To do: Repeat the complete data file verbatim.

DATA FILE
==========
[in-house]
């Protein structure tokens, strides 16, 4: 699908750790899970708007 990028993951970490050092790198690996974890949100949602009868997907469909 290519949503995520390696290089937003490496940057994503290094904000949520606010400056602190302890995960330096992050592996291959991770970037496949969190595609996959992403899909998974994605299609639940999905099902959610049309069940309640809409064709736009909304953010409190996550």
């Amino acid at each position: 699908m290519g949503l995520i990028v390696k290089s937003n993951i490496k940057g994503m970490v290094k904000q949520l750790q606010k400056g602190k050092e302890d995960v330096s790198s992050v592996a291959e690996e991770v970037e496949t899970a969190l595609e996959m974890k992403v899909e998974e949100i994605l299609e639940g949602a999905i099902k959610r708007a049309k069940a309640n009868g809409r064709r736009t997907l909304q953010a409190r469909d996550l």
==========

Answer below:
[in-house]
């Protein structure tokens, strides 16, 4: 699908750790899970708007 990028993951970490050092790198690996974890949100949602009868997907469909 290519949503995520390696290089937003490496940057994503290094904000949520606010400056602190302890995960330096992050592996291959991770970037496949969190595609996959992403899909998974994605299609639940999905099902959610049309069940309640809409064709736009909304953010409190996550």
């Amino acid at each position: 699908m290519g949503l995520i990028v390696k290089s937003n993951i490496k940057g994503m970490v290094k904000q949520l750790q606010k400056g602190k050092e302890d995960v330096s790198s992050v592996a291959e690996e991770v970037e496949t899970a969190l595609e996959m974890k992403v899909e998974e949100i994605l299609e639940g949602a999905i099902k959610r708007a049309k069940a309640n009868g809409r064709r736009t997907l909304q953010a409190r469909d996550l």